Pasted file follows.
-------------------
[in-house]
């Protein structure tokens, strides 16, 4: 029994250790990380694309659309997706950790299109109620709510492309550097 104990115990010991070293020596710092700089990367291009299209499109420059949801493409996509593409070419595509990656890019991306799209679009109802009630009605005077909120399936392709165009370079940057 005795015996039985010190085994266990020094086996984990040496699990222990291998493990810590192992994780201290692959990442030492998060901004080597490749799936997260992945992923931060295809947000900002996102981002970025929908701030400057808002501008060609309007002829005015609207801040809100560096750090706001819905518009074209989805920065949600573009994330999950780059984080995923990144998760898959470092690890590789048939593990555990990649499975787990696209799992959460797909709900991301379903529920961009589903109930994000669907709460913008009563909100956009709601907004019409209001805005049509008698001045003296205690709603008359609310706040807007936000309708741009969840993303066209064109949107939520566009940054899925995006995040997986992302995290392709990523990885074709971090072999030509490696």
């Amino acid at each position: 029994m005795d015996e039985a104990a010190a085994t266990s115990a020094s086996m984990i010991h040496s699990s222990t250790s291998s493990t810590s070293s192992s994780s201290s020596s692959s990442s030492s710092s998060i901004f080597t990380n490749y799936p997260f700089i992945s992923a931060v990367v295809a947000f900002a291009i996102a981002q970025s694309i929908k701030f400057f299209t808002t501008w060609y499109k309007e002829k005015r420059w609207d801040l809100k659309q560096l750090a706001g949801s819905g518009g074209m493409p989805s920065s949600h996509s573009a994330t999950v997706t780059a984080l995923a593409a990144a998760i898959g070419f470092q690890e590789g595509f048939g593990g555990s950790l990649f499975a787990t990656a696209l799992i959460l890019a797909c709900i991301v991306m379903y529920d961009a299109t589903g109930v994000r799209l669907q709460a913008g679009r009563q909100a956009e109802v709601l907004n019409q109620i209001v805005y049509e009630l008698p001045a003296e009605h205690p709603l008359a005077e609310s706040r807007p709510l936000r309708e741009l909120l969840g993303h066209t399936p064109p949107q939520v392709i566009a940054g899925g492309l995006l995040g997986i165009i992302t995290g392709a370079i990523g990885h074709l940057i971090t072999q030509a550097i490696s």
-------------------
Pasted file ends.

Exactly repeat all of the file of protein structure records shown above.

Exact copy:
[in-house]
């Protein structure tokens, strides 16, 4: 029994250790990380694309659309997706950790299109109620709510492309550097 104990115990010991070293020596710092700089990367291009299209499109420059949801493409996509593409070419595509990656890019991306799209679009109802009630009605005077909120399936392709165009370079940057 005795015996039985010190085994266990020094086996984990040496699990222990291998493990810590192992994780201290692959990442030492998060901004080597490749799936997260992945992923931060295809947000900002996102981002970025929908701030400057808002501008060609309007002829005015609207801040809100560096750090706001819905518009074209989805920065949600573009994330999950780059984080995923990144998760898959470092690890590789048939593990555990990649499975787990696209799992959460797909709900991301379903529920961009589903109930994000669907709460913008009563909100956009709601907004019409209001805005049509008698001045003296205690709603008359609310706040807007936000309708741009969840993303066209064109949107939520566009940054899925995006995040997986992302995290392709990523990885074709971090072999030509490696």
């Amino acid at each position: 029994m005795d015996e039985a104990a010190a085994t266990s115990a020094s086996m984990i010991h040496s699990s222990t250790s291998s493990t810590s070293s192992s994780s201290s020596s692959s990442s030492s710092s998060i901004f080597t990380n490749y799936p997260f700089i992945s992923a931060v990367v295809a947000f900002a291009i996102a981002q970025s694309i929908k701030f400057f299209t808002t501008w060609y499109k309007e002829k005015r420059w609207d801040l809100k659309q560096l750090a706001g949801s819905g518009g074209m493409p989805s920065s949600h996509s573009a994330t999950v997706t780059a984080l995923a593409a990144a998760i898959g070419f470092q690890e590789g595509f048939g593990g555990s950790l990649f499975a787990t990656a696209l799992i959460l890019a797909c709900i991301v991306m379903y529920d961009a299109t589903g109930v994000r799209l669907q709460a913008g679009r009563q909100a956009e109802v709601l907004n019409q109620i209001v805005y049509e009630l008698p001045a003296e009605h205690p709603l008359a005077e609310s706040r807007p709510l936000r309708e741009l909120l969840g993303h066209t399936p064109p949107q939520v392709i566009a940054g899925g492309l995006l995040g997986i165009i992302t995290g392709a370079i990523g990885h074709l940057i971090t072999q030509a550097i490696s």